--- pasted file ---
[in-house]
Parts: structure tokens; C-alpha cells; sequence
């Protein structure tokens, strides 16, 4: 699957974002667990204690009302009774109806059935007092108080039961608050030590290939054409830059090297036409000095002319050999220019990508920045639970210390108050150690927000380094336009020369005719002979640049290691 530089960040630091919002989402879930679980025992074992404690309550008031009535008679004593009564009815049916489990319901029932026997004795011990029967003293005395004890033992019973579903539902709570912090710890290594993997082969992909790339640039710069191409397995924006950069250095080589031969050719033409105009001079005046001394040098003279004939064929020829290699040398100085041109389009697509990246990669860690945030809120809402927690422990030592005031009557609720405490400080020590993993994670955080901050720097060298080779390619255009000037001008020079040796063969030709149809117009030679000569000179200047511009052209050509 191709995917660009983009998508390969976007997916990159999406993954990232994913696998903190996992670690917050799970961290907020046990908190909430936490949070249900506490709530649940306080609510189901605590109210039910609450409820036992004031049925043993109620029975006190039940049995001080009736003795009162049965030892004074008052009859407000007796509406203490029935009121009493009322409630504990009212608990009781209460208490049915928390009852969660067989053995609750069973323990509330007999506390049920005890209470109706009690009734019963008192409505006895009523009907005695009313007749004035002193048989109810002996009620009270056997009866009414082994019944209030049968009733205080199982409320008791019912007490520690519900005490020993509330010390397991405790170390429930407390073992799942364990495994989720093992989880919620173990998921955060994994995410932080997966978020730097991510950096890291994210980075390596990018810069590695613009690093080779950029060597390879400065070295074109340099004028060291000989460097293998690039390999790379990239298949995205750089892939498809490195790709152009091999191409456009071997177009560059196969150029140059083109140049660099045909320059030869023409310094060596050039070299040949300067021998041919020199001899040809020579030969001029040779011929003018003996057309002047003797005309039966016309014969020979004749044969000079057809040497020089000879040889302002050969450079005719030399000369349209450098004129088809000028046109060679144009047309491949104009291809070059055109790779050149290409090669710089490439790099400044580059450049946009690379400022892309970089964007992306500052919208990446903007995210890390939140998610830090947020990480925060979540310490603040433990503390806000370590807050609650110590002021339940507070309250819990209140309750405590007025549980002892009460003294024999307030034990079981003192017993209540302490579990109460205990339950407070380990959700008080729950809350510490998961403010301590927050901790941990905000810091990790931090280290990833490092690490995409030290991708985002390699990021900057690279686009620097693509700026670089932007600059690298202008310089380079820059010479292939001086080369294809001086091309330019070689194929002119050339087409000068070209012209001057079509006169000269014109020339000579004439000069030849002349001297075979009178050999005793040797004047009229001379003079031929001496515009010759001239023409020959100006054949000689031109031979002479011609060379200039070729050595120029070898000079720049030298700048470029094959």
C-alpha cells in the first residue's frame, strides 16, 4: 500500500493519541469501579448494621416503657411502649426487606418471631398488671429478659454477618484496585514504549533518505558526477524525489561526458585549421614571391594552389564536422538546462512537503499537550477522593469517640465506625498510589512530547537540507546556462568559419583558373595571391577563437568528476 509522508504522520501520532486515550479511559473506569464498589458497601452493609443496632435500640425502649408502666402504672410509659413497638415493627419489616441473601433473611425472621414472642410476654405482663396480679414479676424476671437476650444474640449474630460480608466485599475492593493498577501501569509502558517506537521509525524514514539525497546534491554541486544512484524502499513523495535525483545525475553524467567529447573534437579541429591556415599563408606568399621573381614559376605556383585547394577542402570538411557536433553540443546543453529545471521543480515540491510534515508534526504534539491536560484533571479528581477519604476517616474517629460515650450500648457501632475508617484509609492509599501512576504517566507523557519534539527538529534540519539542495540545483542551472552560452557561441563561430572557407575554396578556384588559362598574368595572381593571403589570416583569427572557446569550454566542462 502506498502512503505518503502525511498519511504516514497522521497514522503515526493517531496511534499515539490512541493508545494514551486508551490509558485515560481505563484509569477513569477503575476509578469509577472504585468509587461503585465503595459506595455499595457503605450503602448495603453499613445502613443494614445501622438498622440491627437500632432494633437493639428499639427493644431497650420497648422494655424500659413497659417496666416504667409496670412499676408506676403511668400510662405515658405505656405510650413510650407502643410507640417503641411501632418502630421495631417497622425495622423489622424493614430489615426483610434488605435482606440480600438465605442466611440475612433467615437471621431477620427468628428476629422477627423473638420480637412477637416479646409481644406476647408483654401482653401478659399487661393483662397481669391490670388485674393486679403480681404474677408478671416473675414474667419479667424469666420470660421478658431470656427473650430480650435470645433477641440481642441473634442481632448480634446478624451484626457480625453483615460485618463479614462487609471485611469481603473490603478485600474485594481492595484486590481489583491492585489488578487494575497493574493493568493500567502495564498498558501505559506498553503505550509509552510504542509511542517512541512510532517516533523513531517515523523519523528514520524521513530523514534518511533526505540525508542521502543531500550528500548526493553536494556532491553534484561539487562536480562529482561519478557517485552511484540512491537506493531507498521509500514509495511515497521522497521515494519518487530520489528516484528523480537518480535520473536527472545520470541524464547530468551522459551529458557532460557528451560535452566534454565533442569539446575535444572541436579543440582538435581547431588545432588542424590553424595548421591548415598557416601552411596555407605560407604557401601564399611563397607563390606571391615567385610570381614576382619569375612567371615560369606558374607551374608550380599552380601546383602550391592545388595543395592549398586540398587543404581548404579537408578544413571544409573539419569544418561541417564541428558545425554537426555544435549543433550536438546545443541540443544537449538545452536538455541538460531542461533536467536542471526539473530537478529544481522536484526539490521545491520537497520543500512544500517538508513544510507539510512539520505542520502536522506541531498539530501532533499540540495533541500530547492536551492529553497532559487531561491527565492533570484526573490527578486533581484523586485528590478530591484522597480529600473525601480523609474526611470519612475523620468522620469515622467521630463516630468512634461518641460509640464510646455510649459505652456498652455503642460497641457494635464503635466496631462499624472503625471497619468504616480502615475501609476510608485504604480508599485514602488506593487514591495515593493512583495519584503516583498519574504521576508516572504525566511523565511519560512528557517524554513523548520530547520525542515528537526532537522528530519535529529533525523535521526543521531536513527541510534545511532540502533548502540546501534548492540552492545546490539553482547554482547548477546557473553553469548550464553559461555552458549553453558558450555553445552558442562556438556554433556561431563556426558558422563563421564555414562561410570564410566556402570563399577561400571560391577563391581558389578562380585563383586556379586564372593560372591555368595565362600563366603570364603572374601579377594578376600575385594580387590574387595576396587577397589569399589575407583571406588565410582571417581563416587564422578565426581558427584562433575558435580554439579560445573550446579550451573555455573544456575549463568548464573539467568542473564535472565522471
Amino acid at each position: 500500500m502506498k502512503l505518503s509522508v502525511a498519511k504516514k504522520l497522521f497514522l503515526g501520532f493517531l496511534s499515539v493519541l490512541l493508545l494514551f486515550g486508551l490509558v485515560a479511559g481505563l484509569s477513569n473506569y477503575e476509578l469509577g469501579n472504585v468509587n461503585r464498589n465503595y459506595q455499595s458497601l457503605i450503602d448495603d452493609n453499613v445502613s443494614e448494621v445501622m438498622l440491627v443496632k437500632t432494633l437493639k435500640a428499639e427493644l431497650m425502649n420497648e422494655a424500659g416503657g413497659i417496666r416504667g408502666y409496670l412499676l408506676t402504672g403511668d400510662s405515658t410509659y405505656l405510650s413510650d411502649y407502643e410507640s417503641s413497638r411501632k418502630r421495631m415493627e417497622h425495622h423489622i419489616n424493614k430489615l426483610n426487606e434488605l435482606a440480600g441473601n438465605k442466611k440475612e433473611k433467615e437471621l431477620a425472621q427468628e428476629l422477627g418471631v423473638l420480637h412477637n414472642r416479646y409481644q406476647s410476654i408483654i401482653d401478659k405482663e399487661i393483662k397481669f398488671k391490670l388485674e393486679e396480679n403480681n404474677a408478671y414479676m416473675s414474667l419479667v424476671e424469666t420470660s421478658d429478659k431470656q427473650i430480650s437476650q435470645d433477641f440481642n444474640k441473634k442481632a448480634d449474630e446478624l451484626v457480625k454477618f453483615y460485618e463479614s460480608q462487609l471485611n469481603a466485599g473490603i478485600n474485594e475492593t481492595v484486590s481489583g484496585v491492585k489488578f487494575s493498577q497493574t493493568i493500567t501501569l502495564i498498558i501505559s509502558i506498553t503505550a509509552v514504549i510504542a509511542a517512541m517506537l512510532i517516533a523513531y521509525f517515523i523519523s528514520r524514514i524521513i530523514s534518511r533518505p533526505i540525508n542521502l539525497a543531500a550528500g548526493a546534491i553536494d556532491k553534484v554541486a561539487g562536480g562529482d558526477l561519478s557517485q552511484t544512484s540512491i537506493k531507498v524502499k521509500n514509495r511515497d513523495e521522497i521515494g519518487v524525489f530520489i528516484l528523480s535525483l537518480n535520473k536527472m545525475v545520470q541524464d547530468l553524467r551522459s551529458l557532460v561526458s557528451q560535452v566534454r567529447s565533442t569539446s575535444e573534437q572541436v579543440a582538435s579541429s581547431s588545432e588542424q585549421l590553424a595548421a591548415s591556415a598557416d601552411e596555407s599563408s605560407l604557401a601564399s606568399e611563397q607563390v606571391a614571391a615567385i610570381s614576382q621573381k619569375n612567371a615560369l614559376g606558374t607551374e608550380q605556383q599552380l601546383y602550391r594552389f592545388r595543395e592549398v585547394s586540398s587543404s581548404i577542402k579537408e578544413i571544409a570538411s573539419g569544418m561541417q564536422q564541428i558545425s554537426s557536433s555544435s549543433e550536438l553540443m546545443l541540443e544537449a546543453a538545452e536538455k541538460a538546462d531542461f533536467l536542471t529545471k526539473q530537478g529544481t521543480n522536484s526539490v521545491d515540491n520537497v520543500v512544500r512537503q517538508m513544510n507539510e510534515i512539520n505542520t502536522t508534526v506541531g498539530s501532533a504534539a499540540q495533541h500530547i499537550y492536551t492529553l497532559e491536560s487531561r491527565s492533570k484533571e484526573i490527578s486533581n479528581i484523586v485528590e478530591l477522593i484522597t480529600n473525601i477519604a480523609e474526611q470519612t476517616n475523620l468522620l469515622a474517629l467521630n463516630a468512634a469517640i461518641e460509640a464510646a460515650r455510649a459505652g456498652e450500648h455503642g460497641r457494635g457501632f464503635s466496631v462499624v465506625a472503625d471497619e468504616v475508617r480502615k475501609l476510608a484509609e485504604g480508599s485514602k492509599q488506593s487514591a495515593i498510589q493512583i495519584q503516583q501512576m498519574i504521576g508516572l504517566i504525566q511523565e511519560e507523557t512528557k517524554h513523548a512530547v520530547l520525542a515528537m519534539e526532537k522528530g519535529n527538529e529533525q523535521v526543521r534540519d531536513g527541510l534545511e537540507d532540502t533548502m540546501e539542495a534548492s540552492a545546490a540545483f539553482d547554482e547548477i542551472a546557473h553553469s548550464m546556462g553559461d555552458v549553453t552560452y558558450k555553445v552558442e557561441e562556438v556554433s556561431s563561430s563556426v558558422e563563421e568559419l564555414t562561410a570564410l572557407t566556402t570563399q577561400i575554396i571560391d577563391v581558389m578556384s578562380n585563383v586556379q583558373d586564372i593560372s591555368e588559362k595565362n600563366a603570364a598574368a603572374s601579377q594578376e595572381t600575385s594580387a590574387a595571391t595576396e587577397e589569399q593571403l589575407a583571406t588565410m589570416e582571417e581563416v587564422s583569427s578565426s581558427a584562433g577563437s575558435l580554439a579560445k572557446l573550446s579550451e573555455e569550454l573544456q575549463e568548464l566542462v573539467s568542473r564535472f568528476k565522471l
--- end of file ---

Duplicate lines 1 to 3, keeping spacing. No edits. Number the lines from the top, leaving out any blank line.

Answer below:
[in-house]
Parts: structure tokens; C-alpha cells; sequence
């Protein structure tokens, strides 16, 4: 699957974002667990204690009302009774109806059935007092108080039961608050030590290939054409830059090297036409000095002319050999220019990508920045639970210390108050150690927000380094336009020369005719002979640049290691 530089960040630091919002989402879930679980025992074992404690309550008031009535008679004593009564009815049916489990319901029932026997004795011990029967003293005395004890033992019973579903539902709570912090710890290594993997082969992909790339640039710069191409397995924006950069250095080589031969050719033409105009001079005046001394040098003279004939064929020829290699040398100085041109389009697509990246990669860690945030809120809402927690422990030592005031009557609720405490400080020590993993994670955080901050720097060298080779390619255009000037001008020079040796063969030709149809117009030679000569000179200047511009052209050509 191709995917660009983009998508390969976007997916990159999406993954990232994913696998903190996992670690917050799970961290907020046990908190909430936490949070249900506490709530649940306080609510189901605590109210039910609450409820036992004031049925043993109620029975006190039940049995001080009736003795009162049965030892004074008052009859407000007796509406203490029935009121009493009322409630504990009212608990009781209460208490049915928390009852969660067989053995609750069973323990509330007999506390049920005890209470109706009690009734019963008192409505006895009523009907005695009313007749004035002193048989109810002996009620009270056997009866009414082994019944209030049968009733205080199982409320008791019912007490520690519900005490020993509330010390397991405790170390429930407390073992799942364990495994989720093992989880919620173990998921955060994994995410932080997966978020730097991510950096890291994210980075390596990018810069590695613009690093080779950029060597390879400065070295074109340099004028060291000989460097293998690039390999790379990239298949995205750089892939498809490195790709152009091999191409456009071997177009560059196969150029140059083109140049660099045909320059030869023409310094060596050039070299040949300067021998041919020199001899040809020579030969001029040779011929003018003996057309002047003797005309039966016309014969020979004749044969000079057809040497020089000879040889302002050969450079005719030399000369349209450098004129088809000028046109060679144009047309491949104009291809070059055109790779050149290409090669710089490439790099400044580059450049946009690379400022892309970089964007992306500052919208990446903007995210890390939140998610830090947020990480925060979540310490603040433990503390806000370590807050609650110590002021339940507070309250819990209140309750405590007025549980002892009460003294024999307030034990079981003192017993209540302490579990109460205990339950407070380990959700008080729950809350510490998961403010301590927050901790941990905000810091990790931090280290990833490092690490995409030290991708985002390699990021900057690279686009620097693509700026670089932007600059690298202008310089380079820059010479292939001086080369294809001086091309330019070689194929002119050339087409000068070209012209001057079509006169000269014109020339000579004439000069030849002349001297075979009178050999005793040797004047009229001379003079031929001496515009010759001239023409020959100006054949000689031109031979002479011609060379200039070729050595120029070898000079720049030298700048470029094959």